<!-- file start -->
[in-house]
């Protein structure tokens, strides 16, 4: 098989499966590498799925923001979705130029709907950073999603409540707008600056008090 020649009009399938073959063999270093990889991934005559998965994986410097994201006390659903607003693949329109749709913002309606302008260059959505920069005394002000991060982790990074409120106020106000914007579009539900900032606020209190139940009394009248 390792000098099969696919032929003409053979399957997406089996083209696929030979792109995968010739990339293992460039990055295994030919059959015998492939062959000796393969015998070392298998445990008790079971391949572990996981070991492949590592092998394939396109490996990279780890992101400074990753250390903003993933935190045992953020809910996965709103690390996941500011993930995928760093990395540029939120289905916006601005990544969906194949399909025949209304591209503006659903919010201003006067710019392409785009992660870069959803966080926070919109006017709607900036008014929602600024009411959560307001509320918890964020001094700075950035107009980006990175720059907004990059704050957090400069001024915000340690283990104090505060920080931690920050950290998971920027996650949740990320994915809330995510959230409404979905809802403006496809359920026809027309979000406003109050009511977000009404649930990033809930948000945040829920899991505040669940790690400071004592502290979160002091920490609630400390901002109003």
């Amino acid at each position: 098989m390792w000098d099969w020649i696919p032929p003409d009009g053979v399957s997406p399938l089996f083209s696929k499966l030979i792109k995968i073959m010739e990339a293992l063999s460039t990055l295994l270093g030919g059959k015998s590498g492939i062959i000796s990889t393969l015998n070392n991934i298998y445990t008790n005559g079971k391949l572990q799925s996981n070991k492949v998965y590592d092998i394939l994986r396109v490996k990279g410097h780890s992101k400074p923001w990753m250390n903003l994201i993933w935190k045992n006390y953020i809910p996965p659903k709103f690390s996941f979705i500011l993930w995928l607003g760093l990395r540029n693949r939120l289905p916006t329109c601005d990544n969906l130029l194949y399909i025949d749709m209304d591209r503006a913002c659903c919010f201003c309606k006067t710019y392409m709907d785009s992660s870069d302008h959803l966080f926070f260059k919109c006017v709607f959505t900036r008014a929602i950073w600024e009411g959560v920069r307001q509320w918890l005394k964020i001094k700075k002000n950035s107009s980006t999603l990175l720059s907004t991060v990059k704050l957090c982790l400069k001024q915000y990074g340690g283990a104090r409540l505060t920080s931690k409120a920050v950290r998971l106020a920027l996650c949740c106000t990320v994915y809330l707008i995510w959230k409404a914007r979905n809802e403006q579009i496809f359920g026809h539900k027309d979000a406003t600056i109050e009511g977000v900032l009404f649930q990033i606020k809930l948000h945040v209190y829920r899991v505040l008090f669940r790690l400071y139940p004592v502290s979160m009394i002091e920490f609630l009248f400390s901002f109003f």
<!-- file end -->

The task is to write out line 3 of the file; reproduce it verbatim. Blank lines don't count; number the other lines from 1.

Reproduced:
């Amino acid at each position: 098989m390792w000098d099969w020649i696919p032929p003409d009009g053979v399957s997406p399938l089996f083209s696929k499966l030979i792109k995968i073959m010739e990339a293992l063999s460039t990055l295994l270093g030919g059959k015998s590498g492939i062959i000796s990889t393969l015998n070392n991934i298998y445990t008790n005559g079971k391949l572990q799925s996981n070991k492949v998965y590592d092998i394939l994986r396109v490996k990279g410097h780890s992101k400074p923001w990753m250390n903003l994201i993933w935190k045992n006390y953020i809910p996965p659903k709103f690390s996941f979705i500011l993930w995928l607003g760093l990395r540029n693949r939120l289905p916006t329109c601005d990544n969906l130029l194949y399909i025949d749709m209304d591209r503006a913002c659903c919010f201003c309606k006067t710019y392409m709907d785009s992660s870069d302008h959803l966080f926070f260059k919109c006017v709607f959505t900036r008014a929602i950073w600024e009411g959560v920069r307001q509320w918890l005394k964020i001094k700075k002000n950035s107009s980006t999603l990175l720059s907004t991060v990059k704050l957090c982790l400069k001024q915000y990074g340690g283990a104090r409540l505060t920080s931690k409120a920050v950290r998971l106020a920027l996650c949740c106000t990320v994915y809330l707008i995510w959230k409404a914007r979905n809802e403006q579009i496809f359920g026809h539900k027309d979000a406003t600056i109050e009511g977000v900032l009404f649930q990033i606020k809930l948000h945040v209190y829920r899991v505040l008090f669940r790690l400071y139940p004592v502290s979160m009394i002091e920490f609630l009248f400390s901002f109003f």